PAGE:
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Ingredient Explained


Whenever you hear antioxidants, you’re most likely thinking of vitamin Cresveratrol, or tocopherol, you name it. Just when you were thinking you know them all, a new hard-to-pronounce compound comes into the radar, and everybody raves about it: astaxanthin for skin. It may sound like medication, but astaxanthin is an ingredient with huge antioxidant activity (and more stable than vitamin C) that you’ll be ready to add to your forever-expanding routine after reading about the good it can do for your skin. And it’s all backed by science.

What is astaxanthin?

Astaxanthin is a fat-soluble carotenoid (red pigment) that occurs in various red algae, shrimp, and salmon — causing their pink-red color —with a key role in the defense mechanism against external damage. The same does when applied to the skin: it acts as an antioxidant that offsets free radical damage, preventing oxidative stress. Actually, it has been found that astaxanthin is more potent at scavenging free radicals than other carotenoids like lutein, beta-carotene, and lycopene.[1]

Astaxanthin skin benefits

Neutralizes free radicals: Astaxanthin mops up free radicals, helping protect the skin against pollution and UV damage, and preventing oxidative damage that leads to premature skin aging. It has been found that oral astaxanthin has 65 times higher antioxidant activity than vitamin C and 50 more than vitamin E, thou these claims weren’t confirmed in topical application. According to studies, astaxanthin is also more stable than vitamin C.

During one research, the combination of ascorbic acid and astaxanthin showed a better antioxidative effect compared to each one alone.[5]

Reduces aging signs: Astaxanthin has anti-aging benefits when ingested or used topically “by enhancing moisture content and skin elasticity, reducing facial wrinkles and sebum oil due to its antioxidant, anti-inflammatory effects and improved effects on skin barrier integrity.”[2]

Encourages DNA repair: When cells that have been exposed to UV are damaged, astaxanthin aids in improving their DNA repair capacity, speeding up their recovery.[3]

Increases moisture in the skin: By preserving collagen degradation thanks to its antioxidant activity, but also because it has a role in inducing collagen production, astaxanthin keeps skin moist and plump.[4]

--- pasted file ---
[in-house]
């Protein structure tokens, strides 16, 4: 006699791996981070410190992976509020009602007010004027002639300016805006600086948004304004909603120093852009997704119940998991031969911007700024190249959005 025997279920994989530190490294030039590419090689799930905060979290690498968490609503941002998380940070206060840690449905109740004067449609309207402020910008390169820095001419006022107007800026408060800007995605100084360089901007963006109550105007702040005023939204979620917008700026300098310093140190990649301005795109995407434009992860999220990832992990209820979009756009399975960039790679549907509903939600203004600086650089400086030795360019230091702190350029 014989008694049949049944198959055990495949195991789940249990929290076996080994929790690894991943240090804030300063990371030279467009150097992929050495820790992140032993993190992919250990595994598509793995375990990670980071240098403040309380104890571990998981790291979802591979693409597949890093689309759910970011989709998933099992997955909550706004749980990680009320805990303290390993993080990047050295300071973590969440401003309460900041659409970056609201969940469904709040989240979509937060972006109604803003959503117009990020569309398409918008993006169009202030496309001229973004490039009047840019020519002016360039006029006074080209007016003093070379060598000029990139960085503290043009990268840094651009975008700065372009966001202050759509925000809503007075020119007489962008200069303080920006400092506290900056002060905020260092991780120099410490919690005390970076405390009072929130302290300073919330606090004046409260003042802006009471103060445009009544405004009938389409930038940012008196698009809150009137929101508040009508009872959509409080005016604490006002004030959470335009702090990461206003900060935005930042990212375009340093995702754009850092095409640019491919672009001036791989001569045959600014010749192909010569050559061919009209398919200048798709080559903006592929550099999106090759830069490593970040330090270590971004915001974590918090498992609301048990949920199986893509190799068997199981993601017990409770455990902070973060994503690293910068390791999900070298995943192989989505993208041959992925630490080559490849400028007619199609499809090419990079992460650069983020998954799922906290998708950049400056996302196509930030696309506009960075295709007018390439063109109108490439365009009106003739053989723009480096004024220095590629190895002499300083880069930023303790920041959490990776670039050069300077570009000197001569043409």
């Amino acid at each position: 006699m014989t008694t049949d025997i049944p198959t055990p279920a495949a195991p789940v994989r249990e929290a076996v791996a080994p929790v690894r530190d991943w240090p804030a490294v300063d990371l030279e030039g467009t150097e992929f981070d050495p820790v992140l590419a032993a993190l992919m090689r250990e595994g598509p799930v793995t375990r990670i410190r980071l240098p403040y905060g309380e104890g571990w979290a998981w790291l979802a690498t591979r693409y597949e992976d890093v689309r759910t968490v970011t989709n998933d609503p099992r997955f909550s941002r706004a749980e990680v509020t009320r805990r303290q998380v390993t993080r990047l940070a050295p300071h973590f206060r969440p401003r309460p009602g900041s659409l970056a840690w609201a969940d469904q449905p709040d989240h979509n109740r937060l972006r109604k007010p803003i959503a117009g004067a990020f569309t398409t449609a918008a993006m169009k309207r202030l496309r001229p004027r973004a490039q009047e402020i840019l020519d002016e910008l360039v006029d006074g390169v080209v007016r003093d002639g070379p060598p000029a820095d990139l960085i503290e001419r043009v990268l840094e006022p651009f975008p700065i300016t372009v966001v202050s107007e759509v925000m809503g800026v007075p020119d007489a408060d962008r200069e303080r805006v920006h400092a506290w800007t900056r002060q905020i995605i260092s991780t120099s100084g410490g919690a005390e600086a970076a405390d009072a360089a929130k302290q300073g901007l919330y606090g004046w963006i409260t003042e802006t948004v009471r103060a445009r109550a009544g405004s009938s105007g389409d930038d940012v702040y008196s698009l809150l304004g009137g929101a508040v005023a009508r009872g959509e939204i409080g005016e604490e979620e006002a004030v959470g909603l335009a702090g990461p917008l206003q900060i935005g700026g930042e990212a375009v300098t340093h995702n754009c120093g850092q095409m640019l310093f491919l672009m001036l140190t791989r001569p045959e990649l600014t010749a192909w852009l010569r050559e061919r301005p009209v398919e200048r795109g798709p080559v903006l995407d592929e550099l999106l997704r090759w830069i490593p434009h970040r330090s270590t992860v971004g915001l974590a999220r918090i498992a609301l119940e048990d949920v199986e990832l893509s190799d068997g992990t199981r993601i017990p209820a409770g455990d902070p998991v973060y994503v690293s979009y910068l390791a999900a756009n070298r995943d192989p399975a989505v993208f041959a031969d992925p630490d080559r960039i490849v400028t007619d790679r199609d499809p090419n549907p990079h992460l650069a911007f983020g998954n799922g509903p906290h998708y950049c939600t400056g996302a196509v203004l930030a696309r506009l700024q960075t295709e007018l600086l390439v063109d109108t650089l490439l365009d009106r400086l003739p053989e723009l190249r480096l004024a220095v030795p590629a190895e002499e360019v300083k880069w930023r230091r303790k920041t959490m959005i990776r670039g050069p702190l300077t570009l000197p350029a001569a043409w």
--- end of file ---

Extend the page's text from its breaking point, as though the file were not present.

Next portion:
Prevents hyperpigmentation: Free radicals, especially UV, induce dark spots, and astaxanthin can prevent them as it counteracts the damage caused by external foes. 

Protects against UV damage: Oral and topical astaxanthin has been found to repair UV-induced damage and better protect against it when combined with vitamin C.[5]

Anti-inflammatory: Astaxanthin is an anti-inflammatory agent, making it a go-to for reactive and breakout-prone skin and whenever you face redness or sensitivities.[2]

The takeaway

Everybody can use astaxanthin for skin as it’s a gentle ingredient that has myriad benefits, but above everything, it’s s potent antioxidant that aids in keeping photoaging at bay. Thanks to its versatility, astaxanthin is added to various skincare products as it easily mixes with other skincare actives. From all, astaxanthin pairs incredibly well with antioxidants, such as vitamin C, ferulic acid, and tocopherol, boosting each other power and teaming up to keep your visage defended against external foes.


  1. Naguib YM. Antioxidant activities of astaxanthin and related carotenoids. J Agric Food Chem. 2000 Apr;48(4):1150-4. doi: 10.1021/jf991106k. PMID: 10775364.
  2. Xiangyu Zhou, Qingming Cao, Caroline Orfila,Jian Zhao andLin Zhang, Systematic Review and Meta-Analysis on the Effects of Astaxanthin on Human Skin Ageing, 24 August 2021
  3. Davinelli S, Nielsen ME, Scapagnini G. Astaxanthin in Skin Health, Repair, and Disease: A Comprehensive Review. Nutrients. 2018;10(4):522. Published 2018 Apr 22. doi:10.3390/nu10040522
  4. Chou HY, Lee C, Pan JL, Wen ZH, Huang SH, Lan CW, Liu WT, Hour TC, Hseu YC, Hwang BH, Cheng KC, Wang HM. Enriched Astaxanthin Extract from Haematococcus pluvialis Augments Growth Factor Secretions to Increase Cell Proliferation and Induces MMP1 Degradation to Enhance Collagen Production in Human Dermal Fibroblasts. Int J Mol Sci. 2016 Jun 16;17(6):955. doi: 10.3390/ijms17060955.
  5. Oh S, Kim YJ, Lee EK, Park SW, Yu HG. Antioxidative Effects of Ascorbic Acid and Astaxanthin on ARPE-19 Cells in an Oxidative Stress ModelAntioxidants (Basel). 2020;9(9):833. Published 2020 Sep 6.
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